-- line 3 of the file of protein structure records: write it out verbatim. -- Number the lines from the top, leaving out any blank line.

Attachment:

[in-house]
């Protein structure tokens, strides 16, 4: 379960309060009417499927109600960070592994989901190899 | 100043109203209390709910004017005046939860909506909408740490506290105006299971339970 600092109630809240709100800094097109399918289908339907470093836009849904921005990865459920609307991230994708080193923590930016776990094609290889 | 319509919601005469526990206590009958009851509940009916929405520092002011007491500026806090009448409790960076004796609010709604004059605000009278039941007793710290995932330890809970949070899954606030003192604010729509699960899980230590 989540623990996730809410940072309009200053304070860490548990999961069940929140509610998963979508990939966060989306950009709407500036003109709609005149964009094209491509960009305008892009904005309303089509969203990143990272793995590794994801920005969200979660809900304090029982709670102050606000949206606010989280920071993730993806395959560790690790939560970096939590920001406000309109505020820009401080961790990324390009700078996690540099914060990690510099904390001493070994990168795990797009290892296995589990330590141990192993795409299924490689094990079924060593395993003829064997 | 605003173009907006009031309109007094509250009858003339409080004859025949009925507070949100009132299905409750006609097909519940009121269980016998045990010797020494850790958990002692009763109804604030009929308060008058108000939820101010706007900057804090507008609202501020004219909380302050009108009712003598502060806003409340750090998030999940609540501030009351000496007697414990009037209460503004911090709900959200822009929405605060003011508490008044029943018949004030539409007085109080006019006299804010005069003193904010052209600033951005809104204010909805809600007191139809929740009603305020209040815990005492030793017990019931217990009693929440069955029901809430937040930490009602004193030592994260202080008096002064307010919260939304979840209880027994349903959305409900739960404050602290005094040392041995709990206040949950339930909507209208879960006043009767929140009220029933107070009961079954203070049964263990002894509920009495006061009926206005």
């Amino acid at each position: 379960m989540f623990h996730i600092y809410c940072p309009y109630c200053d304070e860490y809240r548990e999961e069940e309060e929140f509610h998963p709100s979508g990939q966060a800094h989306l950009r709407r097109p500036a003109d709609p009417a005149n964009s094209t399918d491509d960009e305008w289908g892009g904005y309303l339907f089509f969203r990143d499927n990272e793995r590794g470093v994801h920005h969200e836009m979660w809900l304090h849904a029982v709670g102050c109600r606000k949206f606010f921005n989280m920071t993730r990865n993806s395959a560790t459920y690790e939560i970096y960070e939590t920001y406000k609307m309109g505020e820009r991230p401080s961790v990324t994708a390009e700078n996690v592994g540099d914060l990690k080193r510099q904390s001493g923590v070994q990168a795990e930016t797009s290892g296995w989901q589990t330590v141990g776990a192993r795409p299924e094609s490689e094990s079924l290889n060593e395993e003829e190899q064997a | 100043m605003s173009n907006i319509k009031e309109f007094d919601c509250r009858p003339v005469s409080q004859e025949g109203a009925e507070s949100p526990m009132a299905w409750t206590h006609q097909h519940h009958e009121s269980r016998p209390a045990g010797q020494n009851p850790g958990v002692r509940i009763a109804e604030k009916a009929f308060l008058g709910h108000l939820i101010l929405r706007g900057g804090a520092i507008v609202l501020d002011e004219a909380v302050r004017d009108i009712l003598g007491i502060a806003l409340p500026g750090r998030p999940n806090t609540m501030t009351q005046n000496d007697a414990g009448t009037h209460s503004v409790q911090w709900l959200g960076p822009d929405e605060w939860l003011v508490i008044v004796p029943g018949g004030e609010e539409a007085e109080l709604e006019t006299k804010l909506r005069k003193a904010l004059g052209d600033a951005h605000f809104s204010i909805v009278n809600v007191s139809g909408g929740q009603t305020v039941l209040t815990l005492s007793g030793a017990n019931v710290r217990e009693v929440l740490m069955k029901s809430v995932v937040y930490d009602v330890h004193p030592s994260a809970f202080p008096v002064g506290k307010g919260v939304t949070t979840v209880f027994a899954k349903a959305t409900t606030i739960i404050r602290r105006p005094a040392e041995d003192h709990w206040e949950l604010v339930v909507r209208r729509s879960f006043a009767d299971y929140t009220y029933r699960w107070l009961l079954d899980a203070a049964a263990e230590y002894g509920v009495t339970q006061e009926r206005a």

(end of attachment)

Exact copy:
């Amino acid at each position: 379960m989540f623990h996730i600092y809410c940072p309009y109630c200053d304070e860490y809240r548990e999961e069940e309060e929140f509610h998963p709100s979508g990939q966060a800094h989306l950009r709407r097109p500036a003109d709609p009417a005149n964009s094209t399918d491509d960009e305008w289908g892009g904005y309303l339907f089509f969203r990143d499927n990272e793995r590794g470093v994801h920005h969200e836009m979660w809900l304090h849904a029982v709670g102050c109600r606000k949206f606010f921005n989280m920071t993730r990865n993806s395959a560790t459920y690790e939560i970096y960070e939590t920001y406000k609307m309109g505020e820009r991230p401080s961790v990324t994708a390009e700078n996690v592994g540099d914060l990690k080193r510099q904390s001493g923590v070994q990168a795990e930016t797009s290892g296995w989901q589990t330590v141990g776990a192993r795409p299924e094609s490689e094990s079924l290889n060593e395993e003829e190899q064997a | 100043m605003s173009n907006i319509k009031e309109f007094d919601c509250r009858p003339v005469s409080q004859e025949g109203a009925e507070s949100p526990m009132a299905w409750t206590h006609q097909h519940h009958e009121s269980r016998p209390a045990g010797q020494n009851p850790g958990v002692r509940i009763a109804e604030k009916a009929f308060l008058g709910h108000l939820i101010l929405r706007g900057g804090a520092i507008v609202l501020d002011e004219a909380v302050r004017d009108i009712l003598g007491i502060a806003l409340p500026g750090r998030p999940n806090t609540m501030t009351q005046n000496d007697a414990g009448t009037h209460s503004v409790q911090w709900l959200g960076p822009d929405e605060w939860l003011v508490i008044v004796p029943g018949g004030e609010e539409a007085e109080l709604e006019t006299k804010l909506r005069k003193a904010l004059g052209d600033a951005h605000f809104s204010i909805v009278n809600v007191s139809g909408g929740q009603t305020v039941l209040t815990l005492s007793g030793a017990n019931v710290r217990e009693v929440l740490m069955k029901s809430v995932v937040y930490d009602v330890h004193p030592s994260a809970f202080p008096v002064g506290k307010g919260v939304t949070t979840v209880f027994a899954k349903a959305t409900t606030i739960i404050r602290r105006p005094a040392e041995d003192h709990w206040e949950l604010v339930v909507r209208r729509s879960f006043a009767d299971y929140t009220y029933r699960w107070l009961l079954d899980a203070a049964a263990e230590y002894g509920v009495t339970q006061e009926r206005a």